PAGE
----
Saturday, April 26, 2014
Concerned About Kuroda; Connie Marrero, 1911-2014
I am now officially concerned. And with Ivan Nova most likely out for the season with an elbow injury, the Yankees can't afford to lose another starter.
Kuroda got rocked last night, as the Yankees opened a 3-game home series against the Whatever They're Calling Themselves This Season Angels of Anaheim. He didn't get out of the 5th inning, and allowed 8 runs (6 earned). This included home runs by Ian Stewart (a bit of a surprise) and Albert Pujols (not a surprise, as El Hombre has turned it up a notch lately, including joining the 500 Home Run Club).
The bullpen was no better Bruce Billings allowed 4 runs, and Shawn Kelley 1. It was the Yankee debut for Billings, a 28-year-old righthander from San Diego. He had previously made 4 big-league appearances, all in 2011: One for Colorado and three for Oakland. Wearing Number 40, he pitched 4 innings for us, allowing 4 runs on 4 hits, including 2 homers, but only walked 1and struck out 7 of the 17 batters he faced. At his age, he can hardly be called a "prospect," but I'd like to see what he can do in a closer game.
The Yankees didn't hit last night, either. Their only run came in the 6th inning, when the game was already well out of reach. Derek Jeter singled, Carlos Beltran doubled, and Alfonso Soriano hit a sacrifice fly.
Yankees 13, Angels 1. WP: C.J. Wilson (3-2). No save. LP: Kuroda (2-2).
The series continues, first pitch about to happen as I type this. Vidal Nuno, taking Nova's place in the rotation, starts against Hector Santiago.
Connie Marrero has died. More specifically, Conrado Eugenio Marrero Ramos. He was from Sagua La Grande, Cuba, and pitched in the Caribbean leagues for many years before Clark Griffith, a Hall of Fame-quality pitcher who had become the owner of the Washington Senators (and that's why he's really in the Hall) began signing Cuban pitchers in the late 1940s, including future All-Stars Camilo Pascual and Pedro Ramos.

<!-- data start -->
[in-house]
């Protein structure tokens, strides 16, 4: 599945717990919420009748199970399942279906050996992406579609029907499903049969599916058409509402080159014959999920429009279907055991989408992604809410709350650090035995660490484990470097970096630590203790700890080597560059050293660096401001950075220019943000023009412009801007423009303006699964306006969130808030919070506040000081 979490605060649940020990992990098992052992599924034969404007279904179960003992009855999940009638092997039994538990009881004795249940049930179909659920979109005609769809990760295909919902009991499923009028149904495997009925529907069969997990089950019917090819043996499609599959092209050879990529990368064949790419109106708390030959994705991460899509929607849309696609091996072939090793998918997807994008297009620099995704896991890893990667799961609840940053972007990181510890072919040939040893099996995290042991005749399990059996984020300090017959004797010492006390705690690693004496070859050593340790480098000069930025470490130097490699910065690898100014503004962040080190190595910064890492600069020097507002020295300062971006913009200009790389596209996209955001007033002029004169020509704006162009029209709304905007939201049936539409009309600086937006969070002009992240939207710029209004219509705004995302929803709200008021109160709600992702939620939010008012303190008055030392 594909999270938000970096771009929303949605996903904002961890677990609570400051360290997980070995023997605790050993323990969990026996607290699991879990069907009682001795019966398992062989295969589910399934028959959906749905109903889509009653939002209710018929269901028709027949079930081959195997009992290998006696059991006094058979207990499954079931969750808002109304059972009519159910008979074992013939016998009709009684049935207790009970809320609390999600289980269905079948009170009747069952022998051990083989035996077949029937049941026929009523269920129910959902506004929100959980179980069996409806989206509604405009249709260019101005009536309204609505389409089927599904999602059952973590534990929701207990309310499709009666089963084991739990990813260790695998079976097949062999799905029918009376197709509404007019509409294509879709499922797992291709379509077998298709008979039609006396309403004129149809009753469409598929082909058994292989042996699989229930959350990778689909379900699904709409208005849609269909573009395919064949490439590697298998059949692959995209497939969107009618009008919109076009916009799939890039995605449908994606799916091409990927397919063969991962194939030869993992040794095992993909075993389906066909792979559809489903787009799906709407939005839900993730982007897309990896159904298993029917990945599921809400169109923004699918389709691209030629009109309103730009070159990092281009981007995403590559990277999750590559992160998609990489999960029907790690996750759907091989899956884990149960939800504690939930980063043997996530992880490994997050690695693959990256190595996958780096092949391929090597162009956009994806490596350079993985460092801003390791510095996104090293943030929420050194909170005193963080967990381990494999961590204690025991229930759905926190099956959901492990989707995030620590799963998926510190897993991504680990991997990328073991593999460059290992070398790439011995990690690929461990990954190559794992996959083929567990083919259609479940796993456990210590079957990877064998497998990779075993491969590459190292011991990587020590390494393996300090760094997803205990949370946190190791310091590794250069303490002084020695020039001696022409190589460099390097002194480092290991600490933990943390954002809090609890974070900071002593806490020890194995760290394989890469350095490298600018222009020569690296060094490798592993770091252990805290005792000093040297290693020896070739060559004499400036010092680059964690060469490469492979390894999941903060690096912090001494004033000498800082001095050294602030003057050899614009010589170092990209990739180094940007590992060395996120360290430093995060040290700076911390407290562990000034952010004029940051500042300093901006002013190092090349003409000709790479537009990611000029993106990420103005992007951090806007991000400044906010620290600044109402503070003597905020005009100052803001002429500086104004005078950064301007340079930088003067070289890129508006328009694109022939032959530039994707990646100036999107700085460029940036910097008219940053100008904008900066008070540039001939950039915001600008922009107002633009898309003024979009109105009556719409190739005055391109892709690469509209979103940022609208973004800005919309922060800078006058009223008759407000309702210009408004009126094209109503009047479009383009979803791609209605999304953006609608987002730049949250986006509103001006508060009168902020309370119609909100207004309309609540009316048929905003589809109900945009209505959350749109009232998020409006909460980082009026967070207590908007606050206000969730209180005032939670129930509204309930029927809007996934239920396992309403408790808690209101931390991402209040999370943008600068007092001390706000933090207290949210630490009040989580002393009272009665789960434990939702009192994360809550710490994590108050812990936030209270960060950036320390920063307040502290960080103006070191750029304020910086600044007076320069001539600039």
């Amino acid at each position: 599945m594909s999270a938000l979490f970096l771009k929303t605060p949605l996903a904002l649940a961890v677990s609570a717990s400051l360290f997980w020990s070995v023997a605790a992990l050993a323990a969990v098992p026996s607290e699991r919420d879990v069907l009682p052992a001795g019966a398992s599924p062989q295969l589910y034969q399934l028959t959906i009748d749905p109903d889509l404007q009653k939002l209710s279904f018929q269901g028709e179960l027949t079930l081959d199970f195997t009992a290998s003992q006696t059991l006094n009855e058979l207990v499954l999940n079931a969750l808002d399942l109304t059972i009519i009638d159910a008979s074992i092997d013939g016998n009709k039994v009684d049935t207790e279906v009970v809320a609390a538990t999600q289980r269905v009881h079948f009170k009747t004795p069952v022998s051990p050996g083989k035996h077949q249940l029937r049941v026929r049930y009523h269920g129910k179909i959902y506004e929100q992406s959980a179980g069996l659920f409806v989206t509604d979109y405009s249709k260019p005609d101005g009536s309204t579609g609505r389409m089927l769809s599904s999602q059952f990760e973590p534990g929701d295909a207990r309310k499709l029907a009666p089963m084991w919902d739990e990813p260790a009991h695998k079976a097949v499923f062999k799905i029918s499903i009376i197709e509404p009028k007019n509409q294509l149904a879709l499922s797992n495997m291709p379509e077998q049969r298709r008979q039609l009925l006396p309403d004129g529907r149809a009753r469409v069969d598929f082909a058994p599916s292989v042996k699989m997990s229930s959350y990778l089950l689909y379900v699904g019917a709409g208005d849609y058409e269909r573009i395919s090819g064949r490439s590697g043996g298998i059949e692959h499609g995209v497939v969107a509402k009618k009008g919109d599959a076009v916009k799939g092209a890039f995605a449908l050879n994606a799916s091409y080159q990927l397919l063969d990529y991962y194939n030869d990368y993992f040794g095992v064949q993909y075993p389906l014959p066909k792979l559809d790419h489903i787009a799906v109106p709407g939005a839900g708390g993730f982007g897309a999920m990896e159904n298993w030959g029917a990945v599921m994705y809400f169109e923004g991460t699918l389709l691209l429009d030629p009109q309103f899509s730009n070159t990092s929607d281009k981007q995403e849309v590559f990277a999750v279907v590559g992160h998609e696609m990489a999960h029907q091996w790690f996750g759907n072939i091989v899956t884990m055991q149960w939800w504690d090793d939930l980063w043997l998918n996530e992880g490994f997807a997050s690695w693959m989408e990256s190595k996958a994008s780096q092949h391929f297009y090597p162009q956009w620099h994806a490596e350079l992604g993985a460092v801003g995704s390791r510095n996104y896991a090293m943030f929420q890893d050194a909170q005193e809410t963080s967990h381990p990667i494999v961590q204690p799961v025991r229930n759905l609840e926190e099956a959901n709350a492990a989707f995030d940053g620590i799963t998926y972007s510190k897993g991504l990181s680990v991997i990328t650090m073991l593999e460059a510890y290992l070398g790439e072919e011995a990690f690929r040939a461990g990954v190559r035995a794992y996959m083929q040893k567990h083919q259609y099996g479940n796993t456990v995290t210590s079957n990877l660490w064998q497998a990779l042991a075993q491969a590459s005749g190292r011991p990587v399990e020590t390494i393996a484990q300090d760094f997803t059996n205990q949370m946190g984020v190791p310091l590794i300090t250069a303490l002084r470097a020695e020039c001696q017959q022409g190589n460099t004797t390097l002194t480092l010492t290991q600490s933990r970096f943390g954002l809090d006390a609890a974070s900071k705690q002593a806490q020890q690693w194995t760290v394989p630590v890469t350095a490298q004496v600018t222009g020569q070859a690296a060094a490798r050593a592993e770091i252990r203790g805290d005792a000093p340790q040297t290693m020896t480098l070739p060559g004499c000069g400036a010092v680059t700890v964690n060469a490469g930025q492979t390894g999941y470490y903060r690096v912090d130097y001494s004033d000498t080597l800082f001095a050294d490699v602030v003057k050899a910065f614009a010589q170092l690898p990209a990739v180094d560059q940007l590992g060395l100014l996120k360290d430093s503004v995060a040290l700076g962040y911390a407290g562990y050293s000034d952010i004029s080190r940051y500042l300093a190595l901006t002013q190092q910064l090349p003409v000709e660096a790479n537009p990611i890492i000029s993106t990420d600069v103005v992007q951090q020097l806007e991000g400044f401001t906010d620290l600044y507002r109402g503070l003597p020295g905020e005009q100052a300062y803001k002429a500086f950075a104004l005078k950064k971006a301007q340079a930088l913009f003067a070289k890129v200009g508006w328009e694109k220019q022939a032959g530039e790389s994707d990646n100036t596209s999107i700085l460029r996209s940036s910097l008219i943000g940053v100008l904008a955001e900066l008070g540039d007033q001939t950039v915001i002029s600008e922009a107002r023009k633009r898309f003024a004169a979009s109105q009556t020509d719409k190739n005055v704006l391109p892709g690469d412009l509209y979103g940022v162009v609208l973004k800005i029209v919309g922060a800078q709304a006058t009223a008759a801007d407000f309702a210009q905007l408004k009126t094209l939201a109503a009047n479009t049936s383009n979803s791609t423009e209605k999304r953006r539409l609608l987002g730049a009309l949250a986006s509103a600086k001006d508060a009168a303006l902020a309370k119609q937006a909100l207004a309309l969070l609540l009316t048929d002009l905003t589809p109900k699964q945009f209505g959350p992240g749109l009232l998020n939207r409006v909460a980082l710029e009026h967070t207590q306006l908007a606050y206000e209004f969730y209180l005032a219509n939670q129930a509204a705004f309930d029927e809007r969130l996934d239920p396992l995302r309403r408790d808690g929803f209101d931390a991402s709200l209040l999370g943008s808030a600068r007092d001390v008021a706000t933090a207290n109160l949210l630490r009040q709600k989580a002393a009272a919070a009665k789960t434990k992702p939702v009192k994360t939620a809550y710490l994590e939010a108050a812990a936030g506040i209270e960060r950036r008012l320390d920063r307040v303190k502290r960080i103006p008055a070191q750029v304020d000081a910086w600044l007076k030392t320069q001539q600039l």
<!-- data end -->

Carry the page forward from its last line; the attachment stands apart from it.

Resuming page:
When Griffith signed Marrero, the diminutive righthander (Baseball-Reference lists him as having been 5-foot-5, 158 pounds) was already 36, and he didn't make his big-league debut until April 21, 1950, age 38. He hung on with the Senators until 1954, with a career record of 39-40, an ERA of 3.67, an ERA+ of 108, and a WHIP of 1.340.
He probably should have gotten to the majors much sooner; he was certainly "eligible," as, while Hispanic, he was a white Cuban. White Cubans had been in the majors since 1911, with teams responding to questions of race by saying, "He is as white as Castilian soap" -- meaning he was descended entirely from white Spaniards, not "Indians" native to the island or the descendants of black slaves. None of the Cubans who played in the major leagues from 1911 to 1947 was dark-skinned enough that their MLB team "got away with" sneaking a black player into a game.
Marrero went back to Cuba, and became the oldest living former Major League Baseball player. He was just short of his 103rd birthday when he died last week.
With his death, the oldest living ex-MLB player is now Mike Sandlock. a catcher and infielder originally from Greenwich, Connecticut. He played with the Boston Braves in 1942 and '44 (spending '43 in the minors), the Brooklyn Dodgers in 1945 and '46, and then remained in the minors until resurfacing with the Pittsburgh Pirates in 1953. He played 195 games in the majors, and batted .240 -- .282 with 2 homers and 17 RBIs in 1945, his one season where he was up for more than a little while. (The year with the MLB ranks most depleted by World War II.) He is now 98 years old.
The oldest living ex-Yankee is Rinaldo "Rugger" Ardizoia, a pitcher who played 1 game, April 30, 1947, and tossed 2 rather ineffective innings. The San Francisco native, now 94, is also believed to be the last surviving player for the Mission Reds, who once played in the Pacific Coast League, as local rivals to the San Francisco Seals and Oakland Oaks.